UN-Habitat concluded the Inception Workshop with Mangaluru City Corporation
4 February 2021, New Delhi: According to a recent report published by the Central Pollution Control Board (CPCB), India generates a total of 25,950 tonnes of plastic waste each day. If this waste is not managed properly, then it would continue to pollute our marine ecosystem, endangering the livelihoods of millions of people who depend on the marine environment and its resources.
Under the Waste Wise Cities (WWC) programme, UN-Habitat has developed the Waste Wise Cities Tool (WaCT), based on SDG indicator 11.6.1 parameters, to support cities and countries in undertaking a comprehensive diagnostic of Municipal Solid Waste (MSW) to aid scientific and evidence-based development of projects and investments. As part of the Waste Wise Cities, UN-Habitat is supporting cities in establishing better waste and resource management strategies, creating business and livelihood opportunities, and transiting towards a circular economy. In a project funded by the Alliance to End Plastic Waste INC, a non-for-profit entity WaCT is to be implemented by UN-Habitat, India office in the city of Mangaluru for assessing waste management status and develop project proposals to improve the management of plastic waste.
The project aims to help to implement solutions towards a circular economy, creating businesses and livelihood opportunities while enhancing resource recovery. To initiate the project an inception workshop was organised with Mangaluru City Corporation (MCC) in presence of commissioner Mr Akshy Shridhar and other stakeholders from MCC, NGO’s, trader association on February 3rd 2021 at 11 am (IST).
Ms Parul Agrawal, Country Programme Manager, UN-Habitat India mentioned about UN-Habitat mandate for SDG 11 and intention to continue work with local governments and keep UN-Habitat relevance by action on the ground. UN-Habitat works in India for sustainable cities with a focus on livelihood, social change and climate action. It looks forward to extending its support to MCC beyond the current engagements.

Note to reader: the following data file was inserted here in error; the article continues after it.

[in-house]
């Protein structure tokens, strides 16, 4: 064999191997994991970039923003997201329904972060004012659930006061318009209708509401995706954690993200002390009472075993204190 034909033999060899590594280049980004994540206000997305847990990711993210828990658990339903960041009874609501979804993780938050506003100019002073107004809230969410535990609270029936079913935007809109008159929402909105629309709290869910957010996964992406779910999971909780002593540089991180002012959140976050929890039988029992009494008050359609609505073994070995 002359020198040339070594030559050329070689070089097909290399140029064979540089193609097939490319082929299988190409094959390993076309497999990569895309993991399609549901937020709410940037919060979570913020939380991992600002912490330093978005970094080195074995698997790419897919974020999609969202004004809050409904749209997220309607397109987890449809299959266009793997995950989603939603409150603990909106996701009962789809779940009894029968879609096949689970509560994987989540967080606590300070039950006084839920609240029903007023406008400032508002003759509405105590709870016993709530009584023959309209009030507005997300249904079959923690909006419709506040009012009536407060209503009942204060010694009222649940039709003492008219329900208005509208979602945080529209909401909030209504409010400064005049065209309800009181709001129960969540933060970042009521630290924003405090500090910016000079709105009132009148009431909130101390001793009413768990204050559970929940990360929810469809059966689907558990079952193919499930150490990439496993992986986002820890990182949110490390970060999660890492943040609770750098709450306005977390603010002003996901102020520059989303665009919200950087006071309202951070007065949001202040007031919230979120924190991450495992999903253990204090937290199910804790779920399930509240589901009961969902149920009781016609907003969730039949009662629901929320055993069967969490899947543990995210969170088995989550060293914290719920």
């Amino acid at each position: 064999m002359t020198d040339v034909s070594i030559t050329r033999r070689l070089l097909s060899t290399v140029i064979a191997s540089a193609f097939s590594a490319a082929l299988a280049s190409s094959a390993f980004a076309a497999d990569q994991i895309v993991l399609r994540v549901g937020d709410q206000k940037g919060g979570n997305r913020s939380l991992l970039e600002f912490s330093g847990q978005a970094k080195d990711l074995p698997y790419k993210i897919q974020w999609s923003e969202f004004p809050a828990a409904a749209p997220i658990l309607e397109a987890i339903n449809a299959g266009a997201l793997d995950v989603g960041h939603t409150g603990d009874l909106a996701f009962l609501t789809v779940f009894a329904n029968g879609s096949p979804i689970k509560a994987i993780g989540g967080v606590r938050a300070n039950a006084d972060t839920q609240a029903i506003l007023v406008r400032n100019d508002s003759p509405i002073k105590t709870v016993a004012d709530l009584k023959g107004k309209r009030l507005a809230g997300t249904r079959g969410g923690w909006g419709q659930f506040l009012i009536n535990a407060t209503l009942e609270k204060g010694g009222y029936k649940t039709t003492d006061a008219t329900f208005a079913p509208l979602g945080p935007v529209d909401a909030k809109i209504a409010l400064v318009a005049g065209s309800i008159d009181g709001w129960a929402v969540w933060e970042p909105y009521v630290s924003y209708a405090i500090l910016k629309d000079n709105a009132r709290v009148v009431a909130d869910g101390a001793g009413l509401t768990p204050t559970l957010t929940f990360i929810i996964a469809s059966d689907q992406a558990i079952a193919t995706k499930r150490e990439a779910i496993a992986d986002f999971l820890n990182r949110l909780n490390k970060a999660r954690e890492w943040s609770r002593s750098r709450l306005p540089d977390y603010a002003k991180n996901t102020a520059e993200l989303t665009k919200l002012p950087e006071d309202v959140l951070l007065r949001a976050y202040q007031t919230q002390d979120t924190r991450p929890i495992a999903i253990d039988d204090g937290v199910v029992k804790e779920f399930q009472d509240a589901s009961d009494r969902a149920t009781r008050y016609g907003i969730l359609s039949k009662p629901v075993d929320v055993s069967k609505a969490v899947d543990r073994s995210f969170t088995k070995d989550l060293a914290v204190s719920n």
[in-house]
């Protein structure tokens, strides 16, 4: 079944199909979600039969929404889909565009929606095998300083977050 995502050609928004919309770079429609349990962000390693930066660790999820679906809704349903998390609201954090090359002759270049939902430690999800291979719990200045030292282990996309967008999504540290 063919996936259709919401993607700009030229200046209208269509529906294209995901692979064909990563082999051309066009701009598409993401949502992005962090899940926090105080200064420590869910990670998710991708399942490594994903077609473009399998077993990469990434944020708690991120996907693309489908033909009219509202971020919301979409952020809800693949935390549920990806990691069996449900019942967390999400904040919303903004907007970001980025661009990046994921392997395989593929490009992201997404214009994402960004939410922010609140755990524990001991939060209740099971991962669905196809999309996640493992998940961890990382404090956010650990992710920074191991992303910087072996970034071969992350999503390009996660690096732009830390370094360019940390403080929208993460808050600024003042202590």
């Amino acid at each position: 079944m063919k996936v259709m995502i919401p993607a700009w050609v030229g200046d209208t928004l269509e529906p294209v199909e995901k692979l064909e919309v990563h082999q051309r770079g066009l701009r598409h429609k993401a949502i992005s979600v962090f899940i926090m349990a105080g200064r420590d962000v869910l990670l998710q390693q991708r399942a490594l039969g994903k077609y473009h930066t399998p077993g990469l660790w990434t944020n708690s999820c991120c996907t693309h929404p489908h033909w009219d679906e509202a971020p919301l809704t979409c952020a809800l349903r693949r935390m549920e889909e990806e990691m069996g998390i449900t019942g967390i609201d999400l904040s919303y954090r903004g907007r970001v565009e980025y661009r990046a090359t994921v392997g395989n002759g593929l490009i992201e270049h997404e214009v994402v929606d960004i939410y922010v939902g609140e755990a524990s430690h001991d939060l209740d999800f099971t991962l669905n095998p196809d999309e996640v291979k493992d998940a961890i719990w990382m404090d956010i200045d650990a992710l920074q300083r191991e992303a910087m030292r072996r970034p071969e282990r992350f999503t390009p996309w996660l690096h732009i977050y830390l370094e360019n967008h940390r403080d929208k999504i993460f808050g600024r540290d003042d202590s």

Commissioner Mangaluru, Mr Akshy Shridhar shared his vision to have a long-term solution for managing the plastic waste. 'MCC is keen to support interventions on plastic waste minimization and to device effective strategies on the ground for ensuring processing and channelization of plastics for recycling and other end-use by utilizing innovative approaches'. Mr. Shridhar added.
Ms Swati Singh Sambyal, Waste Management Specialist, UN-Habitat India office shared about the existing status of plastic waste management in India and shared project related interventions and expected timelines with stakeholders. 'UN-Habitat shall jointly work with officials of MCC and other relevant stakeholders to review and understand the challenges related to MSW/plastic waste management in Mangaluru. In order to map and assess waste flows, UN-Habitat team will conduct trainings and build capacity of local NGOs/volunteers on plastic waste assessment utilizing the WaCT', added Ms Sambyal.
Mr. Madhu S. Manohar, Environmental Engineer, MCC gave insights on the existing status of waste management in the city. ‘Mangaluru city generates 330-350 tonnes per day of municipal solid waste. Some of the major challenges related to waste management in the city includes lack of source segregation, increase in COVID related plastic waste and overuse of the landfill capacity. MCC intends to reclaim its landfill land and engage with stakeholders to achieve sustainable waste management system’, Mr. Manohar added.
The inception workshop ended with closing remarks by Mr. Jogesh Arora, Programme Specialist, UN-Habitat India emphasizing on strengthening relation with MCC through this project and building up a positive work relation with the city co-operation by achieving the expected deliverables under this project.